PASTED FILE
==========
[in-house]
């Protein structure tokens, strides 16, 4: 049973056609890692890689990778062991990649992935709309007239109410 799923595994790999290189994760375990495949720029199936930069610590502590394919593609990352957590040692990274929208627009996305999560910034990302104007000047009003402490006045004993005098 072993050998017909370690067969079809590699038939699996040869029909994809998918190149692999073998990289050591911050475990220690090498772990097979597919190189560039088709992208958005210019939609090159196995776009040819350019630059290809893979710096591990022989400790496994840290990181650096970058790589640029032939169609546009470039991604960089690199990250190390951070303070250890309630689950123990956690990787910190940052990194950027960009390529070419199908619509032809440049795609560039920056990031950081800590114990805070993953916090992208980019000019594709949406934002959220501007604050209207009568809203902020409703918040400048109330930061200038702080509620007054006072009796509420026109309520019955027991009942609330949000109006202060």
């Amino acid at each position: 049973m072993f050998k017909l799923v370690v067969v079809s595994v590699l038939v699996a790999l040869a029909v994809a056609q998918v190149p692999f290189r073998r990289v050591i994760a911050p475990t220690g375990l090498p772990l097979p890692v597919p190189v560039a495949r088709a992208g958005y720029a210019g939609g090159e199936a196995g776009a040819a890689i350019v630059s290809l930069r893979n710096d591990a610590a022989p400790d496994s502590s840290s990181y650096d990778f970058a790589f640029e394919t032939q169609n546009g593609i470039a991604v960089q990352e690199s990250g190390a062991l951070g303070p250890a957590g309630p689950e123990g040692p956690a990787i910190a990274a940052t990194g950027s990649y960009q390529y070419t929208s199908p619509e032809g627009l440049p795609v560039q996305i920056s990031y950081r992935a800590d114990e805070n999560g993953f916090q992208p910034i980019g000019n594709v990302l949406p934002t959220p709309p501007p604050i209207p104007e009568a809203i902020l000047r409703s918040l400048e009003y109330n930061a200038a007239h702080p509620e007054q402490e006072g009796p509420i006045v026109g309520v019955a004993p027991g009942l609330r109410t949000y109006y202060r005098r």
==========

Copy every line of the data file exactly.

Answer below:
[in-house]
């Protein structure tokens, strides 16, 4: 049973056609890692890689990778062991990649992935709309007239109410 799923595994790999290189994760375990495949720029199936930069610590502590394919593609990352957590040692990274929208627009996305999560910034990302104007000047009003402490006045004993005098 072993050998017909370690067969079809590699038939699996040869029909994809998918190149692999073998990289050591911050475990220690090498772990097979597919190189560039088709992208958005210019939609090159196995776009040819350019630059290809893979710096591990022989400790496994840290990181650096970058790589640029032939169609546009470039991604960089690199990250190390951070303070250890309630689950123990956690990787910190940052990194950027960009390529070419199908619509032809440049795609560039920056990031950081800590114990805070993953916090992208980019000019594709949406934002959220501007604050209207009568809203902020409703918040400048109330930061200038702080509620007054006072009796509420026109309520019955027991009942609330949000109006202060």
């Amino acid at each position: 049973m072993f050998k017909l799923v370690v067969v079809s595994v590699l038939v699996a790999l040869a029909v994809a056609q998918v190149p692999f290189r073998r990289v050591i994760a911050p475990t220690g375990l090498p772990l097979p890692v597919p190189v560039a495949r088709a992208g958005y720029a210019g939609g090159e199936a196995g776009a040819a890689i350019v630059s290809l930069r893979n710096d591990a610590a022989p400790d496994s502590s840290s990181y650096d990778f970058a790589f640029e394919t032939q169609n546009g593609i470039a991604v960089q990352e690199s990250g190390a062991l951070g303070p250890a957590g309630p689950e123990g040692p956690a990787i910190a990274a940052t990194g950027s990649y960009q390529y070419t929208s199908p619509e032809g627009l440049p795609v560039q996305i920056s990031y950081r992935a800590d114990e805070n999560g993953f916090q992208p910034i980019g000019n594709v990302l949406p934002t959220p709309p501007p604050i209207p104007e009568a809203i902020l000047r409703s918040l400048e009003y109330n930061a200038a007239h702080p509620e007054q402490e006072g009796p509420i006045v026109g309520v019955a004993p027991g009942l609330r109410t949000y109006y202060r005098r």